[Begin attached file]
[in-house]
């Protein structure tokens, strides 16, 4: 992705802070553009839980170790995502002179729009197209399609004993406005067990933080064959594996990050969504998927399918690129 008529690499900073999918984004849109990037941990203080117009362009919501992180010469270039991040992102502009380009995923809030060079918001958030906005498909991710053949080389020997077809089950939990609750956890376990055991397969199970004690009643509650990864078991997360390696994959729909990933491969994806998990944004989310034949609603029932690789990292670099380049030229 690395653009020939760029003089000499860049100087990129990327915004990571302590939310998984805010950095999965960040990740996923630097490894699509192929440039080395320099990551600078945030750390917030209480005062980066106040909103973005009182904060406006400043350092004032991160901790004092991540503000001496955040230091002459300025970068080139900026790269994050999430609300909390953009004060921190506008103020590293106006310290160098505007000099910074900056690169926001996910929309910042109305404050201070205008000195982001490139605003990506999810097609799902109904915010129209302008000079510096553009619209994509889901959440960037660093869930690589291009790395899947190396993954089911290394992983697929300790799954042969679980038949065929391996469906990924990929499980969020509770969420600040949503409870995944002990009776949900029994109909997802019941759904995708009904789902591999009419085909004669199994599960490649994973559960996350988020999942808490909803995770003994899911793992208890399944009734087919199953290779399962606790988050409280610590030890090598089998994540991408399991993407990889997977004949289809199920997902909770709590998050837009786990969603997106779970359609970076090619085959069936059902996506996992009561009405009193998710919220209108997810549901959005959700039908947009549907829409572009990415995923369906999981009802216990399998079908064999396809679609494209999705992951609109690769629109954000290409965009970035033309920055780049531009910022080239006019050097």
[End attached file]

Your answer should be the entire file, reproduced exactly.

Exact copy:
[in-house]
């Protein structure tokens, strides 16, 4: 992705802070553009839980170790995502002179729009197209399609004993406005067990933080064959594996990050969504998927399918690129 008529690499900073999918984004849109990037941990203080117009362009919501992180010469270039991040992102502009380009995923809030060079918001958030906005498909991710053949080389020997077809089950939990609750956890376990055991397969199970004690009643509650990864078991997360390696994959729909990933491969994806998990944004989310034949609603029932690789990292670099380049030229 690395653009020939760029003089000499860049100087990129990327915004990571302590939310998984805010950095999965960040990740996923630097490894699509192929440039080395320099990551600078945030750390917030209480005062980066106040909103973005009182904060406006400043350092004032991160901790004092991540503000001496955040230091002459300025970068080139900026790269994050999430609300909390953009004060921190506008103020590293106006310290160098505007000099910074900056690169926001996910929309910042109305404050201070205008000195982001490139605003990506999810097609799902109904915010129209302008000079510096553009619209994509889901959440960037660093869930690589291009790395899947190396993954089911290394992983697929300790799954042969679980038949065929391996469906990924990929499980969020509770969420600040949503409870995944002990009776949900029994109909997802019941759904995708009904789902591999009419085909004669199994599960490649994973559960996350988020999942808490909803995770003994899911793992208890399944009734087919199953290779399962606790988050409280610590030890090598089998994540991408399991993407990889997977004949289809199920997902909770709590998050837009786990969603997106779970359609970076090619085959069936059902996506996992009561009405009193998710919220209108997810549901959005959700039908947009549907829409572009990415995923369906999981009802216990399998079908064999396809679609494209999705992951609109690769629109954000290409965009970035033309920055780049531009910022080239006019050097």